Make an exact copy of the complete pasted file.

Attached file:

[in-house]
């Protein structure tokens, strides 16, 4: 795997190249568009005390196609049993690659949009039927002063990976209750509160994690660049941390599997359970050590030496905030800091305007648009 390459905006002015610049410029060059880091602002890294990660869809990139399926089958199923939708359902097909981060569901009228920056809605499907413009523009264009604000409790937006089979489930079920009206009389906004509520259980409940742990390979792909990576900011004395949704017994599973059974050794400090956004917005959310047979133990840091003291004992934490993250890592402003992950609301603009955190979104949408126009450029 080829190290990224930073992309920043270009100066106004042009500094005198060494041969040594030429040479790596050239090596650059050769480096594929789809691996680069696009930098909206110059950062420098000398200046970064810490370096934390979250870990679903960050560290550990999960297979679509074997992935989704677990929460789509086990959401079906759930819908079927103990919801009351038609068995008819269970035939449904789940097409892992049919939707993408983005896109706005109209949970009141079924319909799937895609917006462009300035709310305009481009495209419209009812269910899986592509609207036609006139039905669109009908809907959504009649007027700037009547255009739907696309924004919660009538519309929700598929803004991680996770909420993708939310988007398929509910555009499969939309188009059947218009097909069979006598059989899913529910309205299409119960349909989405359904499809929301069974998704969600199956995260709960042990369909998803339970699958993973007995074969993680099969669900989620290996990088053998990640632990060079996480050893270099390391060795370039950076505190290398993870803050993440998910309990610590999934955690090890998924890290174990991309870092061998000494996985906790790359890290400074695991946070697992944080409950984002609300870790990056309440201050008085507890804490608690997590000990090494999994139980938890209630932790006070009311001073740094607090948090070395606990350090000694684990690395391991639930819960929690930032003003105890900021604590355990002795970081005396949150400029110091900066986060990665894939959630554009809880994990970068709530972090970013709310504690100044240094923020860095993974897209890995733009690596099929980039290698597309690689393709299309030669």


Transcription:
[in-house]
């Protein structure tokens, strides 16, 4: 795997190249568009005390196609049993690659949009039927002063990976209750509160994690660049941390599997359970050590030496905030800091305007648009 390459905006002015610049410029060059880091602002890294990660869809990139399926089958199923939708359902097909981060569901009228920056809605499907413009523009264009604000409790937006089979489930079920009206009389906004509520259980409940742990390979792909990576900011004395949704017994599973059974050794400090956004917005959310047979133990840091003291004992934490993250890592402003992950609301603009955190979104949408126009450029 080829190290990224930073992309920043270009100066106004042009500094005198060494041969040594030429040479790596050239090596650059050769480096594929789809691996680069696009930098909206110059950062420098000398200046970064810490370096934390979250870990679903960050560290550990999960297979679509074997992935989704677990929460789509086990959401079906759930819908079927103990919801009351038609068995008819269970035939449904789940097409892992049919939707993408983005896109706005109209949970009141079924319909799937895609917006462009300035709310305009481009495209419209009812269910899986592509609207036609006139039905669109009908809907959504009649007027700037009547255009739907696309924004919660009538519309929700598929803004991680996770909420993708939310988007398929509910555009499969939309188009059947218009097909069979006598059989899913529910309205299409119960349909989405359904499809929301069974998704969600199956995260709960042990369909998803339970699958993973007995074969993680099969669900989620290996990088053998990640632990060079996480050893270099390391060795370039950076505190290398993870803050993440998910309990610590999934955690090890998924890290174990991309870092061998000494996985906790790359890290400074695991946070697992944080409950984002609300870790990056309440201050008085507890804490608690997590000990090494999994139980938890209630932790006070009311001073740094607090948090070395606990350090000694684990690395391991639930819960929690930032003003105890900021604590355990002795970081005396949150400029110091900066986060990665894939959630554009809880994990970068709530972090970013709310504690100044240094923020860095993974897209890995733009690596099929980039290698597309690689393709299309030669």